Quantifying Oligos in Clinical Samples
Hybridization assays for quantifying oligo drug levels in biological samples have advantages over conventional chromatographic techniques such as capillary gel electrophoresis or HPLC. The main advantage is the high sensitivity of ELISA assays, the small sample volumes required, and the ease of use, with little or no sample clean-up required prior to assay processing.
In fact, “oligo levels can be measured in homogenized tissue samples without any prior extraction,” says Helen Legakis, research scientist in immunochemistry laboratory services at Charles River Laboratories. In contrast, tissue samples are subjected to sonication and enzyme digestion to break down the tissue membranes.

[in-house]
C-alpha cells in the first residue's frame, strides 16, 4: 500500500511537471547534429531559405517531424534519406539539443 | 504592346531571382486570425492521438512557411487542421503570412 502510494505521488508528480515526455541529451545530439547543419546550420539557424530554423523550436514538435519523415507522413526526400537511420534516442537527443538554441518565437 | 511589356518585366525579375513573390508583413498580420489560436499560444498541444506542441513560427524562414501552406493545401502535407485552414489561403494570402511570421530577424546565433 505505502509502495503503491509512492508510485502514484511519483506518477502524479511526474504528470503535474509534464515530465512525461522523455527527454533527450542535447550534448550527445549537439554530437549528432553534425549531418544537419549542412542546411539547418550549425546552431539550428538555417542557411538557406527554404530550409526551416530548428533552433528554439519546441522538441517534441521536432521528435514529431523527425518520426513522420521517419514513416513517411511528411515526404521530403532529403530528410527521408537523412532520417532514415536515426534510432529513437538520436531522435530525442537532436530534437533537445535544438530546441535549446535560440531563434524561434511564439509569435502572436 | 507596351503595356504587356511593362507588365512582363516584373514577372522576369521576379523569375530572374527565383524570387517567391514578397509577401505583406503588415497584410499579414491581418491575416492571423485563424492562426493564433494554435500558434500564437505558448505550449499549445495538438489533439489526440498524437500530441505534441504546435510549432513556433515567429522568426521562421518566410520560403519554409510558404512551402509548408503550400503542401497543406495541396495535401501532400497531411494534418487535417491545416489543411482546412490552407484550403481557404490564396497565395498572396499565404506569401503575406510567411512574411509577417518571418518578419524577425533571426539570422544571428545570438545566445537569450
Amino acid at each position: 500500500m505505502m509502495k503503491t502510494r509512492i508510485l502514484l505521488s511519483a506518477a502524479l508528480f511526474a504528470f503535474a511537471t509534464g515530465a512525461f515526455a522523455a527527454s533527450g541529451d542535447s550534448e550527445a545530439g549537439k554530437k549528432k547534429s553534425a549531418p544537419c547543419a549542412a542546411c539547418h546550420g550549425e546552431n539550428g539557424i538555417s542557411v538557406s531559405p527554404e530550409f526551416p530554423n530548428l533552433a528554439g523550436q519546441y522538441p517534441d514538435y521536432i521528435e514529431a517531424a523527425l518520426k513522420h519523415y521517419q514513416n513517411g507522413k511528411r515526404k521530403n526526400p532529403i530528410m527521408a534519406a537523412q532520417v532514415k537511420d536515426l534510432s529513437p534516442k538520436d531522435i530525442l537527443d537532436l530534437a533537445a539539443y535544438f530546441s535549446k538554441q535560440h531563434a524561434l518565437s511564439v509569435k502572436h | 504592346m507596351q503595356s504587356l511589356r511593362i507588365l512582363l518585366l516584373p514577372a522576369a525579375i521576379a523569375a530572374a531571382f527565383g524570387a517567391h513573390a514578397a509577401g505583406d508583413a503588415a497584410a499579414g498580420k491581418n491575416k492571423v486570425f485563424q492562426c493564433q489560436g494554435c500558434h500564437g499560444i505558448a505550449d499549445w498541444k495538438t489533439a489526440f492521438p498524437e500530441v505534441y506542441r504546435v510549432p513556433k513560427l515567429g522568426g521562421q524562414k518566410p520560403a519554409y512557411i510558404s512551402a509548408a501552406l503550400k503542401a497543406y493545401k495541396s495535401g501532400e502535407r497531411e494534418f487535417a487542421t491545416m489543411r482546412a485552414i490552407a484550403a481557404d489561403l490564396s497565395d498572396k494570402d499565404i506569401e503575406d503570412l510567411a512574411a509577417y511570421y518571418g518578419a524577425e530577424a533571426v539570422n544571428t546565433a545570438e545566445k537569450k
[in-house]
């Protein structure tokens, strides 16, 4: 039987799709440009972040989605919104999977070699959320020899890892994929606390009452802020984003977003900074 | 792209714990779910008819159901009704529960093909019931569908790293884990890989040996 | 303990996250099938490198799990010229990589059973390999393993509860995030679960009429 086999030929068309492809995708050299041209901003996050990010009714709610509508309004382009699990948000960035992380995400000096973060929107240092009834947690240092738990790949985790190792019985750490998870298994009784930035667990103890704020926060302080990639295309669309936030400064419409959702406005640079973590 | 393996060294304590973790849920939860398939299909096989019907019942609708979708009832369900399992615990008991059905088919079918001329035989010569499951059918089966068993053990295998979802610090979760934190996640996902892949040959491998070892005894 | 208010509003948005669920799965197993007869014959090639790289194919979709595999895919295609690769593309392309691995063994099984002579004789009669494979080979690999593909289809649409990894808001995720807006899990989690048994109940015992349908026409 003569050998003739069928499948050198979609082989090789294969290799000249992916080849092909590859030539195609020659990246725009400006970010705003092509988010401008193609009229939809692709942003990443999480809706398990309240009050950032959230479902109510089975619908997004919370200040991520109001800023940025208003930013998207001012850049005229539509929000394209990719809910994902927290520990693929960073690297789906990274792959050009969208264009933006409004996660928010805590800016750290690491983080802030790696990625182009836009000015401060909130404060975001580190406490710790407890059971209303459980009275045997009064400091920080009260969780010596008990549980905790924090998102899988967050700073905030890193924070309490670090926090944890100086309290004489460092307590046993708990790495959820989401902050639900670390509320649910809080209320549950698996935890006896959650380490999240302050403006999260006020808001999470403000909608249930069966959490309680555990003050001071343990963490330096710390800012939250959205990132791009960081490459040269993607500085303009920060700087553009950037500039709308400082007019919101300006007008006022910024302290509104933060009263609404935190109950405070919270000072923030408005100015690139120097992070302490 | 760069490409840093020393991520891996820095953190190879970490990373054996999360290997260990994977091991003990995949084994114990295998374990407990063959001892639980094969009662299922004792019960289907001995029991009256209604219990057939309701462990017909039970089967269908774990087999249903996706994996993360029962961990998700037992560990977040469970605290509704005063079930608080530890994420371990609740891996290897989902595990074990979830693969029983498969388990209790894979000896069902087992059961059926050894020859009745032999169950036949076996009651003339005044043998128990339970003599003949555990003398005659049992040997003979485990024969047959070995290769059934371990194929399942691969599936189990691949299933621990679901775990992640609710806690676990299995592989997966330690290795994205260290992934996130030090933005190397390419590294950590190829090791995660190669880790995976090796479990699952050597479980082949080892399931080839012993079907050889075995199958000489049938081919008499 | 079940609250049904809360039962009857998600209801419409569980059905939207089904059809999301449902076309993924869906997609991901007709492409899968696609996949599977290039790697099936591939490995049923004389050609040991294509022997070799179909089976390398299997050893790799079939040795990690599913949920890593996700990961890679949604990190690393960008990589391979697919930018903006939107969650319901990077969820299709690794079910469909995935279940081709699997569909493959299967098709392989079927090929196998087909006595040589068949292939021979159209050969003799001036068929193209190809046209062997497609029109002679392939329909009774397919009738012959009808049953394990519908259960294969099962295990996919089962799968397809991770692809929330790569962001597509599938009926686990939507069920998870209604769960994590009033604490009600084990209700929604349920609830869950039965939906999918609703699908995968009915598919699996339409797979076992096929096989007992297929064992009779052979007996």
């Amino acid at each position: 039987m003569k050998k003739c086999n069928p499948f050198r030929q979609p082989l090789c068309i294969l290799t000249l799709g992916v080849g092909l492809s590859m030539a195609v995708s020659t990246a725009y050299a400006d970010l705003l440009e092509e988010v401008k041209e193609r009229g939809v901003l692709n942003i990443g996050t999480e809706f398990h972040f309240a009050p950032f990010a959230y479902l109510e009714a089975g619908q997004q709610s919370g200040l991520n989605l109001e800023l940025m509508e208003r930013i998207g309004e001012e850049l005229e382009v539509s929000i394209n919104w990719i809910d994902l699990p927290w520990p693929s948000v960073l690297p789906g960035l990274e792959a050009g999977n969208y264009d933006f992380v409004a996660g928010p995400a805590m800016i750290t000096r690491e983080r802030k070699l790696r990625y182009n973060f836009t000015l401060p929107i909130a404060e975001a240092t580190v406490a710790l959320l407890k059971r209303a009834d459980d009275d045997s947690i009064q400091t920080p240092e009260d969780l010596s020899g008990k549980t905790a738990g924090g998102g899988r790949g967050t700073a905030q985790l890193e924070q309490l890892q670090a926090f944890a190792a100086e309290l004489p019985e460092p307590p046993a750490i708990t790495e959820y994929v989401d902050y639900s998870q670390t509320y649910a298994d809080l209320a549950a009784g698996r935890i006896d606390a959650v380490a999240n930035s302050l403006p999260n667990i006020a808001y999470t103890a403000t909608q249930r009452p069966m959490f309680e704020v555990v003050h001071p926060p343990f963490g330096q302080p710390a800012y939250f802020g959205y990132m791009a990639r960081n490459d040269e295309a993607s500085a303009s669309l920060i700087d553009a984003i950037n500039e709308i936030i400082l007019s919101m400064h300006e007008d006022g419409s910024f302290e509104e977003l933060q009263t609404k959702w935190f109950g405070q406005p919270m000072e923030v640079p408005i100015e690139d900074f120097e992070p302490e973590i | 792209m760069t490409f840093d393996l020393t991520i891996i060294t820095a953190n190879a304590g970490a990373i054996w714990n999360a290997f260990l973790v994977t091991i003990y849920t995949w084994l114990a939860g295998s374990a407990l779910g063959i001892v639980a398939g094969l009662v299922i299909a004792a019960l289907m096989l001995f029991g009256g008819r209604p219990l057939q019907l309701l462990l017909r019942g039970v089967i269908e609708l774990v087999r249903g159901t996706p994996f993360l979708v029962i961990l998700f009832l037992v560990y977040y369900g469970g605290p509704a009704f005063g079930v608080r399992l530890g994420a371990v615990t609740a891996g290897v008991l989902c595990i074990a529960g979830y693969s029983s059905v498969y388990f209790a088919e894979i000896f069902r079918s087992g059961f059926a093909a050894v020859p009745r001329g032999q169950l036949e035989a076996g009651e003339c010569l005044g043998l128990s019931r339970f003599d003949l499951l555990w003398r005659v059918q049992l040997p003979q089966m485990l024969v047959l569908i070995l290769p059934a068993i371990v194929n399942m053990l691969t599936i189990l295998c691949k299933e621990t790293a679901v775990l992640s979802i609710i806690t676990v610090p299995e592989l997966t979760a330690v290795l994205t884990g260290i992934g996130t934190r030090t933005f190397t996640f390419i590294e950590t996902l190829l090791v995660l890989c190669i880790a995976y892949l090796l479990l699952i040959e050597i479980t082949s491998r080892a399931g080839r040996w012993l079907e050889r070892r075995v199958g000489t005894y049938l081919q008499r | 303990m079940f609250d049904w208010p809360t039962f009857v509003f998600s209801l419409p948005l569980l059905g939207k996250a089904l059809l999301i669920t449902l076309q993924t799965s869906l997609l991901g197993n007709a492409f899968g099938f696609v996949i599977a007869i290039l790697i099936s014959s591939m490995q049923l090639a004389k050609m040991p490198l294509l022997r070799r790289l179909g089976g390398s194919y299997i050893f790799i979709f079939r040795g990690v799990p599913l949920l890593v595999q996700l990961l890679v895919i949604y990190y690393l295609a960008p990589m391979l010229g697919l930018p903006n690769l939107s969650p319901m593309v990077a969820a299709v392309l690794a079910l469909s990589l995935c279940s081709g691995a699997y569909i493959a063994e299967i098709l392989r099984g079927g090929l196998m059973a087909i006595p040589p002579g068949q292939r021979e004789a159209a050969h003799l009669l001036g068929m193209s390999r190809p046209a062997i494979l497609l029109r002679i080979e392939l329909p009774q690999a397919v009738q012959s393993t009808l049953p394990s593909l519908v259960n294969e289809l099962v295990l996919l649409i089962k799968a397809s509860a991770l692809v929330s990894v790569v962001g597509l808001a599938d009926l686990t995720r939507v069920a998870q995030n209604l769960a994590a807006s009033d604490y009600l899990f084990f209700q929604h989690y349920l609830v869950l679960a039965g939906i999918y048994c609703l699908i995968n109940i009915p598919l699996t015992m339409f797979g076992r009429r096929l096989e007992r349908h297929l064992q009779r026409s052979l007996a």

As oligo-based therapeutics are mainly administered parenterally, a high assay sensitivity is essential to characterize their pharmacokinetic and toxicokinetic properties following systemic administration. This is particularly important at “the terminal elimination phase, characterized after near-complete distribution of the drug has occurred,” notes Legakis.
To achieve optimal sensitivity, Charles River designs its probes to include Locked Nucleic Acid inserts, which contain a rigid bicyclic structure in the ribofuranose ring. This reduces the background noise of the assay and increases the thermal melting temperature of the oligo analyte and the complementary probe. The increased binding affinity to the probe prevents competitive re-annealing of double-stranded analytes to their complementary strand, Legakis explains.
Looking to the future, Legakis sees a growing demand for multiplexing technologies coupled to an ELISA-based assay format. With the emergence of multiple therapeutic targets, these methods will be able to measure more than one analyte in a multianalyte drug cocktail in a single well.